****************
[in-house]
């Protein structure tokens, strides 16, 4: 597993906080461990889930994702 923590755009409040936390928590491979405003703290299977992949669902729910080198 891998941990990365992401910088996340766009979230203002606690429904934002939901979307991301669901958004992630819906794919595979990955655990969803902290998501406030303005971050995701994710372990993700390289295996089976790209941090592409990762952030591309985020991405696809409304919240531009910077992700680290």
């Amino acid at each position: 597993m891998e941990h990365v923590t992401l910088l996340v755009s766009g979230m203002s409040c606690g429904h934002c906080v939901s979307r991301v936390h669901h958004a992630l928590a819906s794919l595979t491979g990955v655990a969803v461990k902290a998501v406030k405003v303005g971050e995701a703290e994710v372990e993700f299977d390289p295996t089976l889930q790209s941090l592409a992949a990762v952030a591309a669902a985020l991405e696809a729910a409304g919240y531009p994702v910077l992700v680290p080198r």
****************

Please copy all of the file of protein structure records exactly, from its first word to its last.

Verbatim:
[in-house]
């Protein structure tokens, strides 16, 4: 597993906080461990889930994702 923590755009409040936390928590491979405003703290299977992949669902729910080198 891998941990990365992401910088996340766009979230203002606690429904934002939901979307991301669901958004992630819906794919595979990955655990969803902290998501406030303005971050995701994710372990993700390289295996089976790209941090592409990762952030591309985020991405696809409304919240531009910077992700680290």
């Amino acid at each position: 597993m891998e941990h990365v923590t992401l910088l996340v755009s766009g979230m203002s409040c606690g429904h934002c906080v939901s979307r991301v936390h669901h958004a992630l928590a819906s794919l595979t491979g990955v655990a969803v461990k902290a998501v406030k405003v303005g971050e995701a703290e994710v372990e993700f299977d390289p295996t089976l889930q790209s941090l592409a992949a990762v952030a591309a669902a985020l991405e696809a729910a409304g919240y531009p994702v910077l992700v680290p080198r």